Article

Identity and Agency in Informal Science Education Through the Lens of Equity and Social Justice  

Jrène Rahm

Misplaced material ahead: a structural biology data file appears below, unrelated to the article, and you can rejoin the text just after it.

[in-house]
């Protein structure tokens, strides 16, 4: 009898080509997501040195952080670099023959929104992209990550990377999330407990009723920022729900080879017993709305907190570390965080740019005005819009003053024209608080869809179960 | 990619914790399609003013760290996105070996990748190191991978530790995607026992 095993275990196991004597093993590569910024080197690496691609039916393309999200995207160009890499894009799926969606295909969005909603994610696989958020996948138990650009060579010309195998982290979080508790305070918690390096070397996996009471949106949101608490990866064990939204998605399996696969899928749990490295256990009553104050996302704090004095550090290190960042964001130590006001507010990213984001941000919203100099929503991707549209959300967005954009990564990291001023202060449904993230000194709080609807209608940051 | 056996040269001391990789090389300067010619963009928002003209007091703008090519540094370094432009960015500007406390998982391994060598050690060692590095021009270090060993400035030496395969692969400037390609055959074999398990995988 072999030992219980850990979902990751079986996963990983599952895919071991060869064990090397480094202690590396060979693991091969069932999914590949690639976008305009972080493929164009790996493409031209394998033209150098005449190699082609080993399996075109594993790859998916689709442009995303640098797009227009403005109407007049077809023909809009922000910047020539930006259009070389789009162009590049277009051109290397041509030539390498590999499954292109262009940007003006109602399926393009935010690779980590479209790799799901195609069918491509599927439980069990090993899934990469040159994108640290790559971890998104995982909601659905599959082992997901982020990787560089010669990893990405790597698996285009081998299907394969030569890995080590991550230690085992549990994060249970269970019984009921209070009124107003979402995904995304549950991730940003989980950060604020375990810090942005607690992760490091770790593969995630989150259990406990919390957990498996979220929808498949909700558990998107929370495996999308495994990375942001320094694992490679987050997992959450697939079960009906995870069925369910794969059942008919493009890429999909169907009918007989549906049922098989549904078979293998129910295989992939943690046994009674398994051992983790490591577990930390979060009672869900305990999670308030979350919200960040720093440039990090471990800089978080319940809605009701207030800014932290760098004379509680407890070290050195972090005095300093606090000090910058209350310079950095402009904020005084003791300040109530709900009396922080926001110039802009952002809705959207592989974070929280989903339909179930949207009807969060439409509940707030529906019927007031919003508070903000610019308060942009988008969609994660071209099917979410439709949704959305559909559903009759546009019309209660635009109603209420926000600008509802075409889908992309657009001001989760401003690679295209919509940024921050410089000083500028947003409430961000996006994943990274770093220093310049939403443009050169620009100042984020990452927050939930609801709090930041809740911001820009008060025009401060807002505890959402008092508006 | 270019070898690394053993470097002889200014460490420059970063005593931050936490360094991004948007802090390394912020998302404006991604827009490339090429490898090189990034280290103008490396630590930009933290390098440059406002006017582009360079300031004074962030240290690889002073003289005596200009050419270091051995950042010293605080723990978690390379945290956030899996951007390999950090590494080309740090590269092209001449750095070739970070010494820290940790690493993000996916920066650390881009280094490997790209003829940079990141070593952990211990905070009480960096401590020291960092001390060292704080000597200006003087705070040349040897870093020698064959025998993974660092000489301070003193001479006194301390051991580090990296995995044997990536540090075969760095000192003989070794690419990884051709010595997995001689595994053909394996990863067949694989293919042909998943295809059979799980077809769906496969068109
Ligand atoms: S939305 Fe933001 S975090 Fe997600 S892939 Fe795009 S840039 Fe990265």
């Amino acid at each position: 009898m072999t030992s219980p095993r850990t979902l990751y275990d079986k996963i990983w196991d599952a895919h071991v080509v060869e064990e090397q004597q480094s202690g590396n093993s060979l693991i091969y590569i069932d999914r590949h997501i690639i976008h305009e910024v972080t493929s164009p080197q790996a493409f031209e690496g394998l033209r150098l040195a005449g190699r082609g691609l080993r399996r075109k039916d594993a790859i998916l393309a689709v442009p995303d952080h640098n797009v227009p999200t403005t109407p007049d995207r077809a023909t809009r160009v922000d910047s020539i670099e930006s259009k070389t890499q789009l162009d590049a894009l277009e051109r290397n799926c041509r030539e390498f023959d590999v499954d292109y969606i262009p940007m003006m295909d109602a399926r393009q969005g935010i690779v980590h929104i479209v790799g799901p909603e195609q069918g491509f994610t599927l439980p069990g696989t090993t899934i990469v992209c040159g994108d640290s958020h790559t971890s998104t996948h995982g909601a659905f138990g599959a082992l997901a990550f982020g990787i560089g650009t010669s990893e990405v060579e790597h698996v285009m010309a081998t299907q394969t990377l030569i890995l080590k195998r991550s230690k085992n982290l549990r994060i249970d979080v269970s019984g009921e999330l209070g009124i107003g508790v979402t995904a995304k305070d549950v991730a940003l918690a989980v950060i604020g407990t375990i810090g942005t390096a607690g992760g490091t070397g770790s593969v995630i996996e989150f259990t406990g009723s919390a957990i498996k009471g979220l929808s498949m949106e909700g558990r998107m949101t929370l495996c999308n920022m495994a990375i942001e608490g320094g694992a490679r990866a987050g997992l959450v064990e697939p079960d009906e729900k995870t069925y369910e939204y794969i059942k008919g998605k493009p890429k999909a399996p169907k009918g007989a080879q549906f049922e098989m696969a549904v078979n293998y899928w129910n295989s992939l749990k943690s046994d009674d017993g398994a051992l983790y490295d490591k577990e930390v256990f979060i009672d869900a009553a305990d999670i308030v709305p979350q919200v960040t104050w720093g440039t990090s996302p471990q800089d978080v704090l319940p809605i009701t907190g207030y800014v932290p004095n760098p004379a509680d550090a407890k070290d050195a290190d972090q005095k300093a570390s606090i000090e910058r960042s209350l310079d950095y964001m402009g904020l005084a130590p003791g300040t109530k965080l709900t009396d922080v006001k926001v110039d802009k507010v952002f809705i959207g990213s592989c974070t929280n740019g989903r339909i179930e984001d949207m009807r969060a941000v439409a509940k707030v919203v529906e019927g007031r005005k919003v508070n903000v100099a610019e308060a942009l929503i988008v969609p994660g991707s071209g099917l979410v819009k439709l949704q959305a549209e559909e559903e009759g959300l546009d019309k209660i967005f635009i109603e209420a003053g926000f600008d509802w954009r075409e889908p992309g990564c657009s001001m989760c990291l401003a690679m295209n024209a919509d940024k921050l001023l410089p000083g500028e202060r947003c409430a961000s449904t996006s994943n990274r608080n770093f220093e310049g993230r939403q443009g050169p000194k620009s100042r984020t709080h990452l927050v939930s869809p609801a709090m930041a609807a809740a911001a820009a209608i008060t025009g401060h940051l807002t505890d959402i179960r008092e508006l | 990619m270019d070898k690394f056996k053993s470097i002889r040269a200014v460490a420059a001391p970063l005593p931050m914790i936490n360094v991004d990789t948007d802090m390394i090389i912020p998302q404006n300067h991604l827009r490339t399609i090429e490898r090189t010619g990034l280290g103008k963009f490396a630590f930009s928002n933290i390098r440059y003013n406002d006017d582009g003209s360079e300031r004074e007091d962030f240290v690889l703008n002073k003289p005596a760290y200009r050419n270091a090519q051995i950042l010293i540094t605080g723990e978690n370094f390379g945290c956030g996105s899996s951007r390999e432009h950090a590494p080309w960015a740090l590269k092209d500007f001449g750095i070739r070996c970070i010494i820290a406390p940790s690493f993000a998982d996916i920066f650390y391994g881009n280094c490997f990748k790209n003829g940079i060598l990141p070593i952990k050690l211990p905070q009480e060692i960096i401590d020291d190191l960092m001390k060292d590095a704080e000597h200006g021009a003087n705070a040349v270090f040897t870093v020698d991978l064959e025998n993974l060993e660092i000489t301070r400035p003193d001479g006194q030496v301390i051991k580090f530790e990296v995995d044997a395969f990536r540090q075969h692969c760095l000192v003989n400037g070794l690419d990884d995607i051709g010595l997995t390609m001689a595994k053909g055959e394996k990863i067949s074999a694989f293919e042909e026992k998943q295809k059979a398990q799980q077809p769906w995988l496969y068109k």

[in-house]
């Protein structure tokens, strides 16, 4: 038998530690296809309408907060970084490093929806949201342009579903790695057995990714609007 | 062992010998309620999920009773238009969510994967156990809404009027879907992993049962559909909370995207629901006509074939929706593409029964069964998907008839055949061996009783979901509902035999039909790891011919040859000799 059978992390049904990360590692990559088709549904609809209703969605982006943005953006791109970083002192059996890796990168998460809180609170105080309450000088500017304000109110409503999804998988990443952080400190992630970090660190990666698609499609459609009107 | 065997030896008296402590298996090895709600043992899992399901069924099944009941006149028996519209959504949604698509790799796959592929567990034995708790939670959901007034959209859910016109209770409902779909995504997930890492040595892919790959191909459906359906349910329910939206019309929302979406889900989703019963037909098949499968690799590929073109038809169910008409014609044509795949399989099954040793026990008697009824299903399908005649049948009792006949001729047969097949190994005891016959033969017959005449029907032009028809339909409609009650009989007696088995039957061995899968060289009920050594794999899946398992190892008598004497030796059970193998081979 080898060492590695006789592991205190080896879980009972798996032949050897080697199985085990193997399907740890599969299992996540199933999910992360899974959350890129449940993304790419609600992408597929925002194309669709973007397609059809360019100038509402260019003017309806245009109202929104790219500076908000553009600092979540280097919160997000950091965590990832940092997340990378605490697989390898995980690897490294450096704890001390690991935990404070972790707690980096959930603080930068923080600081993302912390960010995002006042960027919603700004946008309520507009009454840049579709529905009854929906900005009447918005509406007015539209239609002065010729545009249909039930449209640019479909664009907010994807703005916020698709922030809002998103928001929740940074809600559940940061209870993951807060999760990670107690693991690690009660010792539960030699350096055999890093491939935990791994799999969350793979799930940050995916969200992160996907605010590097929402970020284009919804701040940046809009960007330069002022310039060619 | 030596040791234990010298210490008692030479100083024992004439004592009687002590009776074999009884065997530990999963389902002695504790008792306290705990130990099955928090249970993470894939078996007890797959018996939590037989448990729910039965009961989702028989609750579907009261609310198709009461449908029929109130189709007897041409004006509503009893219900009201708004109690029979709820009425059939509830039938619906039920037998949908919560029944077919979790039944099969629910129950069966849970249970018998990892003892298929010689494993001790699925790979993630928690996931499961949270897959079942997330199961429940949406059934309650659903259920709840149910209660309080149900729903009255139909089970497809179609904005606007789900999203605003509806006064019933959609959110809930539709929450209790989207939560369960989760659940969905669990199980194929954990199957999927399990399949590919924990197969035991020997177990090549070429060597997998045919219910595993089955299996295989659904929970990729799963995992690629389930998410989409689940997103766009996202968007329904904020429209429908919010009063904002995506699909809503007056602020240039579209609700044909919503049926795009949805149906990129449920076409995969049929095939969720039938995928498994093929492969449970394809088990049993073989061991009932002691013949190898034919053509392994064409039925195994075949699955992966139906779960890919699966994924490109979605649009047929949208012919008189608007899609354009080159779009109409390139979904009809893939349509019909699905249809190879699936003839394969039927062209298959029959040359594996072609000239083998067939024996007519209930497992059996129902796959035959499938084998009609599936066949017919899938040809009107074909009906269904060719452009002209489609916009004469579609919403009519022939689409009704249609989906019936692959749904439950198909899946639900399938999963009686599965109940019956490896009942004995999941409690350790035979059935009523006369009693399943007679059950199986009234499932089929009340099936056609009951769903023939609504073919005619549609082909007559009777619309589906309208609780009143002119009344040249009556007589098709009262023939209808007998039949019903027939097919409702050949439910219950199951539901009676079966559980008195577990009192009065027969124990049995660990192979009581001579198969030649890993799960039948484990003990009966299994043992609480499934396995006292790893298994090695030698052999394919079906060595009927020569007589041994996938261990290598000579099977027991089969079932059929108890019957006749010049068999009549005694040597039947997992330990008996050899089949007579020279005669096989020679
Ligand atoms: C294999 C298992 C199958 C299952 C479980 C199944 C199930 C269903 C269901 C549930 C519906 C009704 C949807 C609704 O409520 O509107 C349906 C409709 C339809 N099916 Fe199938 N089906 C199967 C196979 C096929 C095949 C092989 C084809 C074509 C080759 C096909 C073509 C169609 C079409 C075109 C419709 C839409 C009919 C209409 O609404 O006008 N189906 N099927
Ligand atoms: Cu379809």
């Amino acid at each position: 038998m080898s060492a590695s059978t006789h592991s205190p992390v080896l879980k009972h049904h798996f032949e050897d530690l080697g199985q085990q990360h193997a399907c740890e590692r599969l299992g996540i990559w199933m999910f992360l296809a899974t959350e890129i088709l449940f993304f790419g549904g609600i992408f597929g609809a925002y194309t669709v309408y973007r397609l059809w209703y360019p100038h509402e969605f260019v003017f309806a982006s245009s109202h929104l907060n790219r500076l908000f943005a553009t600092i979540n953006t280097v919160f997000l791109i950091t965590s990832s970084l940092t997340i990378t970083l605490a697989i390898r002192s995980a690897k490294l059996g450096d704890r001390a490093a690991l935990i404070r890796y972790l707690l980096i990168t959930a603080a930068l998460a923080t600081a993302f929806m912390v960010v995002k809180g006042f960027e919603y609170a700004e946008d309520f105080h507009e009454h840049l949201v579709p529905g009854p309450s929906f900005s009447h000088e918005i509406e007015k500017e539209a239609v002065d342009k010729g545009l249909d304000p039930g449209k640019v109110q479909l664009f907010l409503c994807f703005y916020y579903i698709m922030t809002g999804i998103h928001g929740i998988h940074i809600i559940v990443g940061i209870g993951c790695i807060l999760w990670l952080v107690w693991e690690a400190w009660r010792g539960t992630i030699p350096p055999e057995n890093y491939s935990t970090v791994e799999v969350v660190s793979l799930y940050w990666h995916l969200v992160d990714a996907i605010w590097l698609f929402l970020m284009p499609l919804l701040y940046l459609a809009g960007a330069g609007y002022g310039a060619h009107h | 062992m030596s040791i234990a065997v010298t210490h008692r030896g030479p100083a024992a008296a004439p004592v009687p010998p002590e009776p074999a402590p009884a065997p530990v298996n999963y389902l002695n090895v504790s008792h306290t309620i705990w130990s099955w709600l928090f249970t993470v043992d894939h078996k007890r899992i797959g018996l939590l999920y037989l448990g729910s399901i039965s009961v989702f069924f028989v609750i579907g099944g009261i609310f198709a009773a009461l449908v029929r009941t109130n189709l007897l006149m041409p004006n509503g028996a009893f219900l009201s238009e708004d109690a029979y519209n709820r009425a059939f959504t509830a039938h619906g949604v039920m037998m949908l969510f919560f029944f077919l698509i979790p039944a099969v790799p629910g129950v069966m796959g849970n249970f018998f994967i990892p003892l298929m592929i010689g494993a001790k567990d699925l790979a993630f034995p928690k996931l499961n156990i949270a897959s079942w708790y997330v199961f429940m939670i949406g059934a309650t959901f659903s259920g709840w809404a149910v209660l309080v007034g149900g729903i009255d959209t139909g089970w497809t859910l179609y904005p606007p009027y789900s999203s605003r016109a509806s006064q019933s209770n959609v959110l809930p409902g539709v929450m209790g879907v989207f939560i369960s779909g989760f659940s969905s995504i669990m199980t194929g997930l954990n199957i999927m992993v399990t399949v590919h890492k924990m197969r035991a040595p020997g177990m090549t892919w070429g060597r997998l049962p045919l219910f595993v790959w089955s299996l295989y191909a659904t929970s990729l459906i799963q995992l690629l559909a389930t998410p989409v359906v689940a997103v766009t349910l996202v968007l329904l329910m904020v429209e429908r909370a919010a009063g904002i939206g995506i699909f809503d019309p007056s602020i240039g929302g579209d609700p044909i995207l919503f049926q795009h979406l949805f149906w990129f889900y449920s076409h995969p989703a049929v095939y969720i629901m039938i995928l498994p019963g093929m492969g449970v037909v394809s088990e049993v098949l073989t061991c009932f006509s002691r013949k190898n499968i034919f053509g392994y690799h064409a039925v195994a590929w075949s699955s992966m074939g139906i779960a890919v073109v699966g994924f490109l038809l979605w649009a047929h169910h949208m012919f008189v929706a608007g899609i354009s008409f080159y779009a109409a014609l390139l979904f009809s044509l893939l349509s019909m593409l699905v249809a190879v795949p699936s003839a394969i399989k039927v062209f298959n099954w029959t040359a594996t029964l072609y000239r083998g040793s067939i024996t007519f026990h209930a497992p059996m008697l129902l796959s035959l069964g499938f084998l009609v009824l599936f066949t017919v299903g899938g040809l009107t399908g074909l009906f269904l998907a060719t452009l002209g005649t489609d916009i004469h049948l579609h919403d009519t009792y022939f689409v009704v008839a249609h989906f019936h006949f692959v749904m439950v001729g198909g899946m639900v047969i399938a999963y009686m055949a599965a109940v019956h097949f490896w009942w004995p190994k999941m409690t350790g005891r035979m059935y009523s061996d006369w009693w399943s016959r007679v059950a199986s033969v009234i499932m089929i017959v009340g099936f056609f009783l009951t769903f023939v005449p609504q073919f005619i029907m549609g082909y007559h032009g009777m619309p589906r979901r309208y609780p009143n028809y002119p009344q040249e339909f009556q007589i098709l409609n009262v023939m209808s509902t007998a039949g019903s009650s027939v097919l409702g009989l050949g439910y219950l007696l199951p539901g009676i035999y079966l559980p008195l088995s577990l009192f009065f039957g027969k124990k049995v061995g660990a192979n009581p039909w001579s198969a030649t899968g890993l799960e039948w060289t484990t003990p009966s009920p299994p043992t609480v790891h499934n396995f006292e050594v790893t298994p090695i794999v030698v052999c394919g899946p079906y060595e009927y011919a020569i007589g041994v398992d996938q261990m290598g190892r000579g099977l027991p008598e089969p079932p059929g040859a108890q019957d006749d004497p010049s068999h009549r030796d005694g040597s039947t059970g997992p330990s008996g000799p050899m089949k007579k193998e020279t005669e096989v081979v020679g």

Learning and becoming are understood as emergent from participation in practices at the intersection of formal and informal science education. What learners value, engage in, and transform is understood as entangled with who they have been, think they are, and yet aim to become, calling for an intersectional lens to any analysis of learning and identity in science. Who one is and can become in science, given recognition by others as a science person, is political and a product of intersecting patterns of racism and sexism, to name two key dimensions, which are not additive but instead form a symbiotic relationship. Intersectionality foregrounds the structural, political, and representational of an oppressive system at work and is a lens essential to an equity- and social justice–driven conceptualization of science education at the intersection of formal and informal educational venues. Critical transdisciplinarity facilitates the unpacking of what science is and what kind of science a science person engages in, and it can move studies beyond paralyzing ideologies and meritocracies that undermine full participation in science by youth of color, for instance. Engagement with intersectionality, critical transdisciplinarity, and the political can make rightful presence a shared goal to work toward among science educators and researchers, a much-needed commitment in the informal science education field. Community-based educational spaces (CBES) challenge deficit discourses of youth and, instead, aim to build on youths’ funds of knowledge and identities through empowering practices. Identity work is approached through a grounding in practice theory, which calls for a focus on the figuring of worlds, lives, and identities. Becoming somebody in science is presented as a creative act by youth, who challenge what science is and who can become somebody in science. Actions by youth can make evident desirable identities that result in the “thickening” of their affinities with science, a process also charged by emotions. That is, intersectionality can be experienced as emotionally taxing, while agency and transformation by youth may result in positive emotions. A mobile view of learning and identity in science, captured by the notion of wayfinding, calls to attention hybridity, intersectionality, and critical transdisciplinarity. That grounding can move the study of learning and becoming in science beyond a binary vision of formal and informal science education while also making it political. A deeper commitment and engagement with social justice work in studies of learning and identity in CBES, a process well captured by the notion of rightful presence, could become a common goal to work toward in the vast field of science education, both formal and informal.